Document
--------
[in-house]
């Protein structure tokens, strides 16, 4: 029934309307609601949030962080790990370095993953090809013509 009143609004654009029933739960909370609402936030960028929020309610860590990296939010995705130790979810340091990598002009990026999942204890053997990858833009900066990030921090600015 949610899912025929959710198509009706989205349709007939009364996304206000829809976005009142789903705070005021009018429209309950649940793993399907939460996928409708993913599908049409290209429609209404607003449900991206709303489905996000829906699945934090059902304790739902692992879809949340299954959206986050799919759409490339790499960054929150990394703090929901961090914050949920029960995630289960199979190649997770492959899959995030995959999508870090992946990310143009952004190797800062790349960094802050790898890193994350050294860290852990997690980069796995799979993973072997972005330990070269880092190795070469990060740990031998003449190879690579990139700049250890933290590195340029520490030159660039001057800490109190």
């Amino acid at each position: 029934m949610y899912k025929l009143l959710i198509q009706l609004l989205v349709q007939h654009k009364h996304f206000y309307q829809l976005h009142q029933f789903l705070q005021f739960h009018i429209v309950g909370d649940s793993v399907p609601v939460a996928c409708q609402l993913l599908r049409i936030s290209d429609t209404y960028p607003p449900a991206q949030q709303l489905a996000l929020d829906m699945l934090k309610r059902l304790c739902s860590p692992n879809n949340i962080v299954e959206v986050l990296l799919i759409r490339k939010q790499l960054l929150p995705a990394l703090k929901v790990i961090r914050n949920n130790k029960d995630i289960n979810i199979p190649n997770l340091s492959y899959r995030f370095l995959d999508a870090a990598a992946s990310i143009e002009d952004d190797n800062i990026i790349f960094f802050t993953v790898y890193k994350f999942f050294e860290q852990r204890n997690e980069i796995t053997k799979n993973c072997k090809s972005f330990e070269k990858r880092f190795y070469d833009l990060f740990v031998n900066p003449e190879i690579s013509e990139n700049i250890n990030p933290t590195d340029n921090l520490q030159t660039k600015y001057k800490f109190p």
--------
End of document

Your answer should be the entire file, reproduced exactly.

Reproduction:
[in-house]
């Protein structure tokens, strides 16, 4: 029934309307609601949030962080790990370095993953090809013509 009143609004654009029933739960909370609402936030960028929020309610860590990296939010995705130790979810340091990598002009990026999942204890053997990858833009900066990030921090600015 949610899912025929959710198509009706989205349709007939009364996304206000829809976005009142789903705070005021009018429209309950649940793993399907939460996928409708993913599908049409290209429609209404607003449900991206709303489905996000829906699945934090059902304790739902692992879809949340299954959206986050799919759409490339790499960054929150990394703090929901961090914050949920029960995630289960199979190649997770492959899959995030995959999508870090992946990310143009952004190797800062790349960094802050790898890193994350050294860290852990997690980069796995799979993973072997972005330990070269880092190795070469990060740990031998003449190879690579990139700049250890933290590195340029520490030159660039001057800490109190």
């Amino acid at each position: 029934m949610y899912k025929l009143l959710i198509q009706l609004l989205v349709q007939h654009k009364h996304f206000y309307q829809l976005h009142q029933f789903l705070q005021f739960h009018i429209v309950g909370d649940s793993v399907p609601v939460a996928c409708q609402l993913l599908r049409i936030s290209d429609t209404y960028p607003p449900a991206q949030q709303l489905a996000l929020d829906m699945l934090k309610r059902l304790c739902s860590p692992n879809n949340i962080v299954e959206v986050l990296l799919i759409r490339k939010q790499l960054l929150p995705a990394l703090k929901v790990i961090r914050n949920n130790k029960d995630i289960n979810i199979p190649n997770l340091s492959y899959r995030f370095l995959d999508a870090a990598a992946s990310i143009e002009d952004d190797n800062i990026i790349f960094f802050t993953v790898y890193k994350f999942f050294e860290q852990r204890n997690e980069i796995t053997k799979n993973c072997k090809s972005f330990e070269k990858r880092f190795y070469d833009l990060f740990v031998n900066p003449e190879i690579s013509e990139n700049i250890n990030p933290t590195d340029n921090l520490q030159t660039k600015y001057k800490f109190p």